And why shouldn't it be wonderful to have robots doing our work for us? Wouldn't you like to come home to find the dishes washed and put away, the beds made, dinner ready, and a servant who has no needs or wishes of its own humming quietly in the corner, waiting for your next command? I sure would.
I have also been wondering what it will be like to interact with these metal and silicon slaves. Many people have a tendency to name all inanimate objects with they interact: autos, motorcycles, vacuum cleaners, computers, tools, etc. I generally don't; the notable exception is my computer, or to be more accurate, the operating system on my computer. We seem to have a dialog going. I type in a line of letters and numbers that to my mind have become a language. It responds, sometimes in ways I expect and like, sometimes in ways I neither expect nor like. I put some other words and numbers into it and try again. It does have the feel of a conversation, abstract though it may be.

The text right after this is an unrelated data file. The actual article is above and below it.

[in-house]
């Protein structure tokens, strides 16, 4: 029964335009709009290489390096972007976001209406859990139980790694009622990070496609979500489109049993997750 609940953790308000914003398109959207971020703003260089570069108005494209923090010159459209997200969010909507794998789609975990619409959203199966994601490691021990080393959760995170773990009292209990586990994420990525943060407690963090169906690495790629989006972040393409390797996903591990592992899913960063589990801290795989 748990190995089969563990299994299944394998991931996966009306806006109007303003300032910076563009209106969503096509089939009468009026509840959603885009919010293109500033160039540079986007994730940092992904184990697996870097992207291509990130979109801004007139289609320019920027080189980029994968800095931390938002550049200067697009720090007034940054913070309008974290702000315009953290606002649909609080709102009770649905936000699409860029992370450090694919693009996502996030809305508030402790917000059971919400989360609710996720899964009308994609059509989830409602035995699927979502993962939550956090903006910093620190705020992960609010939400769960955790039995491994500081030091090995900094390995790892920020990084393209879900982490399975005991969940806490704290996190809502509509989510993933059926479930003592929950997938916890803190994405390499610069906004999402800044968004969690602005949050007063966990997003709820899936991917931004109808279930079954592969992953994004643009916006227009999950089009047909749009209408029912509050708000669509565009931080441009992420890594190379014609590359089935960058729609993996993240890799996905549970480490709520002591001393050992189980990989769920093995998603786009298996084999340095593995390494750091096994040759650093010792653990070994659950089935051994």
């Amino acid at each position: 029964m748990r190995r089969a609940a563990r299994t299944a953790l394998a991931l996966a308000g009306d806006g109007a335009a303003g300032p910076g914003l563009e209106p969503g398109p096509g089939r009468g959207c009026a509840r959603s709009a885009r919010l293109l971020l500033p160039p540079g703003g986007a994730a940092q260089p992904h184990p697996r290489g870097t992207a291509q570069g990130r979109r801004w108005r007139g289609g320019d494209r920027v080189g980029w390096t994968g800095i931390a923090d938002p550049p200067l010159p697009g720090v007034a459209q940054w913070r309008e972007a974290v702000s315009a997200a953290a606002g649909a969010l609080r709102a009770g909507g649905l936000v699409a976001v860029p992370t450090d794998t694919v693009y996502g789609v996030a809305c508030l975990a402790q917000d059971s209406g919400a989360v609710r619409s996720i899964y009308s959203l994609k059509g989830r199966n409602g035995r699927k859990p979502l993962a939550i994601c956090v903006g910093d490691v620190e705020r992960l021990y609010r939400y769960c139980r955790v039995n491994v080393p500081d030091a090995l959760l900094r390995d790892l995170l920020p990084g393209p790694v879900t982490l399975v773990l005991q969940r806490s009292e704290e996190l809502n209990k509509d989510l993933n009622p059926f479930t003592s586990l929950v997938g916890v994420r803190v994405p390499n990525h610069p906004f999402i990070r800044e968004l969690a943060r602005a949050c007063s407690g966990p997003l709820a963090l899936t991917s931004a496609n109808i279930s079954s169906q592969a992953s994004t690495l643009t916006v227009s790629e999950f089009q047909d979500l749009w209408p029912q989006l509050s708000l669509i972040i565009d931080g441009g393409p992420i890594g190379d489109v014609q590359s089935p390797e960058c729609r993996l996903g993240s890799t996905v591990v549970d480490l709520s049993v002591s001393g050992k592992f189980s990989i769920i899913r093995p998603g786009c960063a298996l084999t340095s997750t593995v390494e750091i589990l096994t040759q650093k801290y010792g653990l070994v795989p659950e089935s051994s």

(I suspect, by the way, that people who can't get comfortable with computers are those who cannot generate this illusion. While helping to teach a hands-on concept course to people who had never touched a computer before, I was greatly surprised that some of them made no connection between what they typed in and what appeared before them on the screen or what the computer was doing. Some of them never did figure out why, after they had listed a BASIC program on their screen, the things we told them it would do didn't happen. After all, wasn't it right there before them? Why should they have to type "RUN" when the series of instructions was staring them right in the face? It was a very interesting class.)